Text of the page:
I am professor in Measurement and Quantitative
Methods (click here to apply to the
program) within Department of
Counseling, Educational Psychology and Special Education within
the College of Education and also in Fisheries and Wildlife within the College of Agriculture and Natural Resources
at Michigan State University.
As of 2015 I am MSU Foundation Professor of Sociometrics (referring to the
quantitative study of social context).
I am affiliated with the Center for Systems Integration and Sustainability,
the Education Policy Center and the Center for Statistical Training and Consulting
Kenneth Frank received his Ph.D. in measurement, evaluation and statistical
analysis from the School
of Education at the University of Chicago in 1993. He is MSU Foundation professor of Sociometrics, professor in Counseling, Educational
Psychology and Special Education; and adjunct (by courtesy) in Fisheries and
Wildlife and Sociology at Michigan State University. His substantive interests include the study
of schools as organizations, social structures of students and teachers and
school decision-making, and social capital.
His substantive areas are linked to several methodological interests:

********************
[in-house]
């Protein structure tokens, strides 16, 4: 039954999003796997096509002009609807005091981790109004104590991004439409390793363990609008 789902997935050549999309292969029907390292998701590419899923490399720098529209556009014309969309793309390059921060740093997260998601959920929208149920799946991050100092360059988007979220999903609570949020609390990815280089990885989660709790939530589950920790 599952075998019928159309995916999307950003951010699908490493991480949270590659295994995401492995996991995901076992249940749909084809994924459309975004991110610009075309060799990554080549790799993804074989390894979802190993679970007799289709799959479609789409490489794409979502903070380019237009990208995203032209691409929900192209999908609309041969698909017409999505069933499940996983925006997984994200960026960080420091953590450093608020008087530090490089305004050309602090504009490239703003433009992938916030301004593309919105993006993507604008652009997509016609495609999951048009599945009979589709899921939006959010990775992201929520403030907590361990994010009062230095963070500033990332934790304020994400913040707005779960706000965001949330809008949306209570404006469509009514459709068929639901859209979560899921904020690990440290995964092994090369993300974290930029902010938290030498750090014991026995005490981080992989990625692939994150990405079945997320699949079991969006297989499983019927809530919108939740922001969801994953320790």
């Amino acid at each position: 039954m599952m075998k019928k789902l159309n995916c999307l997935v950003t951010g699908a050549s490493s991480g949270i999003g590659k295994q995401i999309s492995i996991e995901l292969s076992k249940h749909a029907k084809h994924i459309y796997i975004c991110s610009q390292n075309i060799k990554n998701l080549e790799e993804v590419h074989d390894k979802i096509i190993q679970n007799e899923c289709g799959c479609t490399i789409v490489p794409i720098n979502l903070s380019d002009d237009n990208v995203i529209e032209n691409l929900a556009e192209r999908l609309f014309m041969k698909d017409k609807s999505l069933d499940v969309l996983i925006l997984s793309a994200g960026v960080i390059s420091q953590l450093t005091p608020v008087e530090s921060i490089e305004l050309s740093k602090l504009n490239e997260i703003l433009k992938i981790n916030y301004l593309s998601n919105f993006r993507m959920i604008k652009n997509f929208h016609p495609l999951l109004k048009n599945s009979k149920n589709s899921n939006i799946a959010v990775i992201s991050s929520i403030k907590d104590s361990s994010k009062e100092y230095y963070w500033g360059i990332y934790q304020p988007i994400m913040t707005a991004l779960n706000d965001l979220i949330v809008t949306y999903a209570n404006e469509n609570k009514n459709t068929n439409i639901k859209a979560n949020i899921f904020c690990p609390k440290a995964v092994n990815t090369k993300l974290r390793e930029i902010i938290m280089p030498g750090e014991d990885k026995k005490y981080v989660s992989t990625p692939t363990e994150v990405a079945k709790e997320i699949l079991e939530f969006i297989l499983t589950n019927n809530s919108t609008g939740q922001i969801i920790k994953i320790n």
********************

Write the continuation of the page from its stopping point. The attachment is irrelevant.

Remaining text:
social network analysis, sensitivity analysis and causal inference (http://konfound-it.com), and multi-level
models. His publications include quantitative methods for representing
relations among actors in a social network, robustness indices for sensitivity
analysis for causal inferences, and the effects of social capital in schools,
natural resource management, and other social contexts. Dr. Frank’s current projects include how
beginning teachers’ networks affect their response to the Common Core; how
schools respond to increases in core curricular requirements; school
governance; teachers’ use of social media https://www.teachersinsocialmedia.com/);
implementation of the Carbon-Time science curriculum (http://carbontime.bscs.org/); epistemic
network analysis (http://www.epistemicnetwork.org/);
social network intervention in natural resources and construction management;
complex decision-making in health care; and the diffusion of knowledge about
1988 - 1993 University of Chicago
Department of Education, program in Measurement, Evaluation, and Statistical
My dissertation concerned the use of an iterative partitioning clustering algorithm
to identify cliques of actors in a network. Applications include identifying
cliques of teachers in high schools, cliques of students in a single grade of
high school, and subgroups of schools which exchange many students.
Chair: Anthony Bryk
Committee: Charles Bidwell, Benjamin Wright, Kazuo Yamaguchi, Dan Lortie and Bob Dreeben
1986-1988 University of Michigan School of Education, program in Higher and
Adult Continuing Education,. Masters of Arts.
1981-1985 University of Michigan.
Major in Statistics and English, Bachelor of Arts.
For breakdown by research strand see: https://www.msu.edu/~kenfrank/research.htm
Dr. Ken Frank
Room 462 Erickson Hall
Michigan State University